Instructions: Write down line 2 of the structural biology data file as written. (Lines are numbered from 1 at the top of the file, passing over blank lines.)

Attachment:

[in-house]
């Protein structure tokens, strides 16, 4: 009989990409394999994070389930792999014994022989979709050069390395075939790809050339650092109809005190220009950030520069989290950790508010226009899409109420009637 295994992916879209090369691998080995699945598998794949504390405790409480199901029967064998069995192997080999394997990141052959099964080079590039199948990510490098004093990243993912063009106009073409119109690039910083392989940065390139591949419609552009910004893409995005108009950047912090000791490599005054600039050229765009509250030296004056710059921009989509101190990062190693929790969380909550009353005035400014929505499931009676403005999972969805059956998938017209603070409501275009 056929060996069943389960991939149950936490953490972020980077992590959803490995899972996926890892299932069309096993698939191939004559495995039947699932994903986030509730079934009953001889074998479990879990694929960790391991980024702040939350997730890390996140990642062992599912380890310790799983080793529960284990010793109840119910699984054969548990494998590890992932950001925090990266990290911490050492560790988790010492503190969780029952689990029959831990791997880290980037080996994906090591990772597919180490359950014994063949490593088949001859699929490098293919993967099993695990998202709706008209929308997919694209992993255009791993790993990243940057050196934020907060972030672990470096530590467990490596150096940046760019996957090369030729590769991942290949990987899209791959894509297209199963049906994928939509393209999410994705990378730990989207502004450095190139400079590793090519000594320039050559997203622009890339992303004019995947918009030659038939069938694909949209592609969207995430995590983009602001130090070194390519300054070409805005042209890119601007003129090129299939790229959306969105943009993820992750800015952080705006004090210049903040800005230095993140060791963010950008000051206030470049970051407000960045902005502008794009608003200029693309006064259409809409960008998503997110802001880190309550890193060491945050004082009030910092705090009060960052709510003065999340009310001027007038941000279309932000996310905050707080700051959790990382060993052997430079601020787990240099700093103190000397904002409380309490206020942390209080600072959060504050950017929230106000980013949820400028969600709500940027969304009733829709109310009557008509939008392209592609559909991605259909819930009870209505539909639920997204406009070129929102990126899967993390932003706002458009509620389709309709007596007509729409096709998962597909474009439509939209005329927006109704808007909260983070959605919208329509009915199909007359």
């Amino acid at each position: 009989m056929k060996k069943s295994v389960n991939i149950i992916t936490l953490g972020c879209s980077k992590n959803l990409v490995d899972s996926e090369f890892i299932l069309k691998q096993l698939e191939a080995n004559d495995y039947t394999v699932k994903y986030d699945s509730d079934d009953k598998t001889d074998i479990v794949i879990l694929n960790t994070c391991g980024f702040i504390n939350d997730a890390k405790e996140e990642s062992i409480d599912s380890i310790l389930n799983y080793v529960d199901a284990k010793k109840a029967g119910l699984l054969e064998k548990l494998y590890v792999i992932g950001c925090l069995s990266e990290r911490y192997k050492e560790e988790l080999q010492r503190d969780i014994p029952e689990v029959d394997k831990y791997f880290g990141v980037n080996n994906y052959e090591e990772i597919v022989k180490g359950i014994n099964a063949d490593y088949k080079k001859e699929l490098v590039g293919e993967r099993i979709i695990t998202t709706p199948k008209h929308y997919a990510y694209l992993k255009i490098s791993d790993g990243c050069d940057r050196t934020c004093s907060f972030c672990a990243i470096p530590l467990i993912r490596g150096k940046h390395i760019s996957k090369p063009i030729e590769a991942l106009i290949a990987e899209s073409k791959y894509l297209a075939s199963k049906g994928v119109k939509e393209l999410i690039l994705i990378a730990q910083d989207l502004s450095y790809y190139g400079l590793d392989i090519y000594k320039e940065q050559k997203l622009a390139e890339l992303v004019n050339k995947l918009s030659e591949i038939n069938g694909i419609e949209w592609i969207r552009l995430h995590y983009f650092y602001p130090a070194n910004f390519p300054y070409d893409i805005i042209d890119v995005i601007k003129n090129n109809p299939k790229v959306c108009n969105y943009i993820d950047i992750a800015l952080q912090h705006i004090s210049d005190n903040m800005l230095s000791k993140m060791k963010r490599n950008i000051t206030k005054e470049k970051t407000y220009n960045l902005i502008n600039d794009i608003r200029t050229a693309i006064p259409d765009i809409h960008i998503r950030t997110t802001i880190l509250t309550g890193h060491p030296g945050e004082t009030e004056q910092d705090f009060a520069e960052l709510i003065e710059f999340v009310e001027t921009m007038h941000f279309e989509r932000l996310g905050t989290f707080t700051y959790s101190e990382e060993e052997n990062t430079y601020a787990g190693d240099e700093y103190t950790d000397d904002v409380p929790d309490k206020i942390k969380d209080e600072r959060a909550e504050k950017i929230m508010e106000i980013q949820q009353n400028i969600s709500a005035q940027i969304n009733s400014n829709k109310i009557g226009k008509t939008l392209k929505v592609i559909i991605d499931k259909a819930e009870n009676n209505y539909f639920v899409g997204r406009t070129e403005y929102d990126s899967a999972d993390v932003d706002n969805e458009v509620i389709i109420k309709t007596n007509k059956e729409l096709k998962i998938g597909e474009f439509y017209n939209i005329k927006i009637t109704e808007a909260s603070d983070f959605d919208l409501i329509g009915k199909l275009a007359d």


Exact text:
């Protein structure tokens, strides 16, 4: 009989990409394999994070389930792999014994022989979709050069390395075939790809050339650092109809005190220009950030520069989290950790508010226009899409109420009637 295994992916879209090369691998080995699945598998794949504390405790409480199901029967064998069995192997080999394997990141052959099964080079590039199948990510490098004093990243993912063009106009073409119109690039910083392989940065390139591949419609552009910004893409995005108009950047912090000791490599005054600039050229765009509250030296004056710059921009989509101190990062190693929790969380909550009353005035400014929505499931009676403005999972969805059956998938017209603070409501275009 056929060996069943389960991939149950936490953490972020980077992590959803490995899972996926890892299932069309096993698939191939004559495995039947699932994903986030509730079934009953001889074998479990879990694929960790391991980024702040939350997730890390996140990642062992599912380890310790799983080793529960284990010793109840119910699984054969548990494998590890992932950001925090990266990290911490050492560790988790010492503190969780029952689990029959831990791997880290980037080996994906090591990772597919180490359950014994063949490593088949001859699929490098293919993967099993695990998202709706008209929308997919694209992993255009791993790993990243940057050196934020907060972030672990470096530590467990490596150096940046760019996957090369030729590769991942290949990987899209791959894509297209199963049906994928939509393209999410994705990378730990989207502004450095190139400079590793090519000594320039050559997203622009890339992303004019995947918009030659038939069938694909949209592609969207995430995590983009602001130090070194390519300054070409805005042209890119601007003129090129299939790229959306969105943009993820992750800015952080705006004090210049903040800005230095993140060791963010950008000051206030470049970051407000960045902005502008794009608003200029693309006064259409809409960008998503997110802001880190309550890193060491945050004082009030910092705090009060960052709510003065999340009310001027007038941000279309932000996310905050707080700051959790990382060993052997430079601020787990240099700093103190000397904002409380309490206020942390209080600072959060504050950017929230106000980013949820400028969600709500940027969304009733829709109310009557008509939008392209592609559909991605259909819930009870209505539909639920997204406009070129929102990126899967993390932003706002458009509620389709309709007596007509729409096709998962597909474009439509939209005329927006109704808007909260983070959605919208329509009915199909007359």